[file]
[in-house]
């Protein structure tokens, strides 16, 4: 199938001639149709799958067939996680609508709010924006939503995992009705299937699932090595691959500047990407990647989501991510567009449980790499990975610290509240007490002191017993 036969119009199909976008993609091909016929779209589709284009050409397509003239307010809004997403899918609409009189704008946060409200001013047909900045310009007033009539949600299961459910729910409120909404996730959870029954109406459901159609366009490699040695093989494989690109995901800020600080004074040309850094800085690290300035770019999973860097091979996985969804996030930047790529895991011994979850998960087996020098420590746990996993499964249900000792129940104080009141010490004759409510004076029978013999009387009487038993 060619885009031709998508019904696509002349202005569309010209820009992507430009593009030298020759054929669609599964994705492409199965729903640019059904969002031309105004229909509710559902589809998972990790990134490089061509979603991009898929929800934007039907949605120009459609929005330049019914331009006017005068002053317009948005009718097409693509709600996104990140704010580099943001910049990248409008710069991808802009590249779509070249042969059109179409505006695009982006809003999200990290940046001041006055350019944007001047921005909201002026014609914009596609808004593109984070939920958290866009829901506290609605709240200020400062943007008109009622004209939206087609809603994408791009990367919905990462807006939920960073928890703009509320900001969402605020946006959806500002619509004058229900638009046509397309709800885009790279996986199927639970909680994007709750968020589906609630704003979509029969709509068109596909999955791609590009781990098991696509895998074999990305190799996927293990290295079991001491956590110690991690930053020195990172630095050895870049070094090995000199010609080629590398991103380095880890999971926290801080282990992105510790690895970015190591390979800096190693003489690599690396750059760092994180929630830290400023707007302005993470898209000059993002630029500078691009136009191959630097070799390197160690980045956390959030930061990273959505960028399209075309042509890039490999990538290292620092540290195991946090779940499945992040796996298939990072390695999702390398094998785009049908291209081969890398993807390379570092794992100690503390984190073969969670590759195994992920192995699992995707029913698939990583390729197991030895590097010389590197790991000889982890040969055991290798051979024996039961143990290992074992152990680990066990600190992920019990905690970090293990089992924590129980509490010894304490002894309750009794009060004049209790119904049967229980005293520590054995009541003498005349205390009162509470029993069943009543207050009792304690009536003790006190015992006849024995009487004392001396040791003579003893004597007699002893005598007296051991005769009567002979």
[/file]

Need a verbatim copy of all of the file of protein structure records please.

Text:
[in-house]
């Protein structure tokens, strides 16, 4: 199938001639149709799958067939996680609508709010924006939503995992009705299937699932090595691959500047990407990647989501991510567009449980790499990975610290509240007490002191017993 036969119009199909976008993609091909016929779209589709284009050409397509003239307010809004997403899918609409009189704008946060409200001013047909900045310009007033009539949600299961459910729910409120909404996730959870029954109406459901159609366009490699040695093989494989690109995901800020600080004074040309850094800085690290300035770019999973860097091979996985969804996030930047790529895991011994979850998960087996020098420590746990996993499964249900000792129940104080009141010490004759409510004076029978013999009387009487038993 060619885009031709998508019904696509002349202005569309010209820009992507430009593009030298020759054929669609599964994705492409199965729903640019059904969002031309105004229909509710559902589809998972990790990134490089061509979603991009898929929800934007039907949605120009459609929005330049019914331009006017005068002053317009948005009718097409693509709600996104990140704010580099943001910049990248409008710069991808802009590249779509070249042969059109179409505006695009982006809003999200990290940046001041006055350019944007001047921005909201002026014609914009596609808004593109984070939920958290866009829901506290609605709240200020400062943007008109009622004209939206087609809603994408791009990367919905990462807006939920960073928890703009509320900001969402605020946006959806500002619509004058229900638009046509397309709800885009790279996986199927639970909680994007709750968020589906609630704003979509029969709509068109596909999955791609590009781990098991696509895998074999990305190799996927293990290295079991001491956590110690991690930053020195990172630095050895870049070094090995000199010609080629590398991103380095880890999971926290801080282990992105510790690895970015190591390979800096190693003489690599690396750059760092994180929630830290400023707007302005993470898209000059993002630029500078691009136009191959630097070799390197160690980045956390959030930061990273959505960028399209075309042509890039490999990538290292620092540290195991946090779940499945992040796996298939990072390695999702390398094998785009049908291209081969890398993807390379570092794992100690503390984190073969969670590759195994992920192995699992995707029913698939990583390729197991030895590097010389590197790991000889982890040969055991290798051979024996039961143990290992074992152990680990066990600190992920019990905690970090293990089992924590129980509490010894304490002894309750009794009060004049209790119904049967229980005293520590054995009541003498005349205390009162509470029993069943009543207050009792304690009536003790006190015992006849024995009487004392001396040791003579003893004597007699002893005598007296051991005769009567002979």